(aka "Xochimilco" or "Portrait of Maria")

 

directed by Emilio Fernández
México 1943

 

One of the best cinematic experiences I've witnessed, a milestone in Mexican Film History, This Winner of the Grand Prix and Best Cinematography at the Cannes Film Festival in 1946.

This was one of the highest peaks that reached a successful career of the duo of Director Emilio Fernández and Cinematographer Gabriel Figueroa. The movie depicts one of the director's passions: the injustice and prejudice at poor and innocent people.

Lorenzo Rafael (played by Pedro Armendáriz) is living with María Candelaria (Dolores Del Río) and they plan to get married until tragedy occurs as she gets ill and Lorenzo Rafael has to break in to a store and steals medicine and a dress for Maria for their wedding day. The owner of the store: Don Damián (Miguel Inclán) wants Maria for him, and incarcerates Lorenzo Rafael. Maria tries to get money to put Lorenzo out of jail as she poses for a painter in Xochimilco, but a confusion implodes tragic events.

Axel Mishael Muñoz Barba

Theatrical Release: January 20th, 1944 - Mexico

Reviews       DVD Reviews

DVD Review: Alter Films - Region 1,4 - NTSC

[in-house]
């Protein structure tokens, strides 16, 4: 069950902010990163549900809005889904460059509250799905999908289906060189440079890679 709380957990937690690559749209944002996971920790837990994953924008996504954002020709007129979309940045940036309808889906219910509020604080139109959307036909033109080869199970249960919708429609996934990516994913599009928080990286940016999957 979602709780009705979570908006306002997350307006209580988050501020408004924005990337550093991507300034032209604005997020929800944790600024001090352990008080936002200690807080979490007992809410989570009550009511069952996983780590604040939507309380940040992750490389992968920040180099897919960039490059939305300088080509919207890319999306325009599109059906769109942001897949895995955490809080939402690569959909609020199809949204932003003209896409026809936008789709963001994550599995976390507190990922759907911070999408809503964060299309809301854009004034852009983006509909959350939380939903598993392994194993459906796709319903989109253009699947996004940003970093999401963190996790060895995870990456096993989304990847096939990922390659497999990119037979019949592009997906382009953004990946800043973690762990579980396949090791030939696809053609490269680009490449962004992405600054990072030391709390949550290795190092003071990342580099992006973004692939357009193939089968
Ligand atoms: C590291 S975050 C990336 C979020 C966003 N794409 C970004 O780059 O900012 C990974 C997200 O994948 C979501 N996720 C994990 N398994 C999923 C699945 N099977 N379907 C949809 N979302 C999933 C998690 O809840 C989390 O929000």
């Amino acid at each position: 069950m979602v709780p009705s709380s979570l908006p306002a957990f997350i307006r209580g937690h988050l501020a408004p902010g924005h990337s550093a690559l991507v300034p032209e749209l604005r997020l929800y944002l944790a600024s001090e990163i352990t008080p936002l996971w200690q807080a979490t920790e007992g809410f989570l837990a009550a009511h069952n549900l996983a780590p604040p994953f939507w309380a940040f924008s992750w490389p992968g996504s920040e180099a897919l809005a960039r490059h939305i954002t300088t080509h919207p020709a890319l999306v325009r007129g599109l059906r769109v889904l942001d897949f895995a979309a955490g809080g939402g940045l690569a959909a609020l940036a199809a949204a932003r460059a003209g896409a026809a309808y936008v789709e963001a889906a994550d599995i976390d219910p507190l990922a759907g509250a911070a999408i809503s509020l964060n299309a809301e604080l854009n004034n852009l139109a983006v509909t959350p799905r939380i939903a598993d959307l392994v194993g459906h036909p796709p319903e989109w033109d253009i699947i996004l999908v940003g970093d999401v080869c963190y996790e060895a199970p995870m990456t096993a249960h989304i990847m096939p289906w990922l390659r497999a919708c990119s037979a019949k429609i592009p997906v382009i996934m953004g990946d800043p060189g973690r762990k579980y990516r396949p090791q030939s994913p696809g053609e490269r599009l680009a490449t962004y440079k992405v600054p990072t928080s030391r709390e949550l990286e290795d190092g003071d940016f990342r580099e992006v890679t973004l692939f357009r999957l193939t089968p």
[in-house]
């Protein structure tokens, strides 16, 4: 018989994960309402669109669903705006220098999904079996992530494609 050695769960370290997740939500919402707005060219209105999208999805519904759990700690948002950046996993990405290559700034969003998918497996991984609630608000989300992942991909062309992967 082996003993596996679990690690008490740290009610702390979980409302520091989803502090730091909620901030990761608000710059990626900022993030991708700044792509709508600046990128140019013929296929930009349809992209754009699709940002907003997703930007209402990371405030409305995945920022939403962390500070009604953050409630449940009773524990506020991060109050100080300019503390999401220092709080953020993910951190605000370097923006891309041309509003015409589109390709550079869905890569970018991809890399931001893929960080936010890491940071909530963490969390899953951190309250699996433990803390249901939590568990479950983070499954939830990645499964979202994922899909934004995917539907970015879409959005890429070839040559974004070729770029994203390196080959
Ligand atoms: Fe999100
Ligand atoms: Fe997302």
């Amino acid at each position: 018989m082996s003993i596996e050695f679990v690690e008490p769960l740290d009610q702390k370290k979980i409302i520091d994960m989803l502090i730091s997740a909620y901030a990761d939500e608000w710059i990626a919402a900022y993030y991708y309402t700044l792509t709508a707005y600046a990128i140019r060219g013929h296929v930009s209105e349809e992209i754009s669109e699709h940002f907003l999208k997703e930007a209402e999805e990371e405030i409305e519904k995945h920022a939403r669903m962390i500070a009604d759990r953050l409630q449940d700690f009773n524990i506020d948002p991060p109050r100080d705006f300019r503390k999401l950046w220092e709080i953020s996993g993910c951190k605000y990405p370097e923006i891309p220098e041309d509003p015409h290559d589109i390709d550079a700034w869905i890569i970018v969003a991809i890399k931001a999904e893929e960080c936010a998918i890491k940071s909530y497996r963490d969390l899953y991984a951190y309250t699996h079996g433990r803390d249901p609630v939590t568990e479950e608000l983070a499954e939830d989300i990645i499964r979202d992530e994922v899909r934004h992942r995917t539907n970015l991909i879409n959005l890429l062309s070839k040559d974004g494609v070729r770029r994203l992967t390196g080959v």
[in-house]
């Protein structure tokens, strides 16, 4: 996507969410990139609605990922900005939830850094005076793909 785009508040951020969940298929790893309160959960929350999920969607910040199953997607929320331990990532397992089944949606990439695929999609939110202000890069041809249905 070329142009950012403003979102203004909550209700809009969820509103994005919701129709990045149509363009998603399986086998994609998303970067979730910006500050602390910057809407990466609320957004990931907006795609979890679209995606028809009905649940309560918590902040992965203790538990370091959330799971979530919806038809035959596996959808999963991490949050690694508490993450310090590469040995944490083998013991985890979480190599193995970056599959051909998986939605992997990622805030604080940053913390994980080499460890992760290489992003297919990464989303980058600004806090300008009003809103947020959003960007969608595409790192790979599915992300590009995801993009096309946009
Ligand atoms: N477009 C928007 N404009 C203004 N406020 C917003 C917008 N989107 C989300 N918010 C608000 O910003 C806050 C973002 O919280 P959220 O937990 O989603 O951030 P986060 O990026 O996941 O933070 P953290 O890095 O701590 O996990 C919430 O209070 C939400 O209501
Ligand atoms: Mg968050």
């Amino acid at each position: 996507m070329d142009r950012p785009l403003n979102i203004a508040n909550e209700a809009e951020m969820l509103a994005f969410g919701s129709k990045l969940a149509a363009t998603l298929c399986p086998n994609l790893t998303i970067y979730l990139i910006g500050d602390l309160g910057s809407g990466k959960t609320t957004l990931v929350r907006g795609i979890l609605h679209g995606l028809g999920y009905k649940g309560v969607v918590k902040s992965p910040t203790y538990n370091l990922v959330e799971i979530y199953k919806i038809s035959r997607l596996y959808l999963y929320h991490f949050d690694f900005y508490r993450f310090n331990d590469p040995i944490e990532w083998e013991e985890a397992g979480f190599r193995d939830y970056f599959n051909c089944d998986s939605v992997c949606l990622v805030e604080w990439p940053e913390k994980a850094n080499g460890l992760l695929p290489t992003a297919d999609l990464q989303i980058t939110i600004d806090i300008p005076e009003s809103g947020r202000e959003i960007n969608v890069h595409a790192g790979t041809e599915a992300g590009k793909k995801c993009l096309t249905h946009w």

DVD Box Cover

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Distribution

Alter Films

Region 1,4 - NTSC

Runtime 1:37:00
Video

1:33 Original Aspect Ratio
Average Bitrate: 4.91 mb/s
NTSC 720x480 29.97 f/s

NOTE: The Vertical axis represents the bits transferred per second. The Horizontal is the time in minutes.

Bitrate

Audio Spanish (Mexican) 2.0
Subtitles English, Spanish, none
Features Release Information:
Studio: Alter Films

Aspect Ratio:
Fullscreen - 1:33

Edition Details:

 - text biographies of the 3 principal actors (In Spanish)

DVD Release Date: May 2nd, 2004
Keep case in side cardboard box

Chapters 10

 

 

 

 

Comments Tape -sourced and non-progressive again, this DVD seems slightly superior to Frida (the first Alter Films DVD I reviewed). This print has a lot of damage and crackling audio. Subtitles are a disturbing bright yellow. A few scenes seem to have some contrast boosting, but for the most part it looks free of digital boosting. It has a menu structure and 20 chapters, but the only ones I can see interested in this are fans of Mexico's golden age of cinema. This film is quite highly lauded and I assume will be released properly one day. The price sure is right, so its up to you whether you feel it is worth it. out of

Gary W. Tooze

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Alter Films makes this statement.

 

 





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Note: lots of damage visible.

 

 

 


 

 

 

 


 

 

 


 

 

 

 





 

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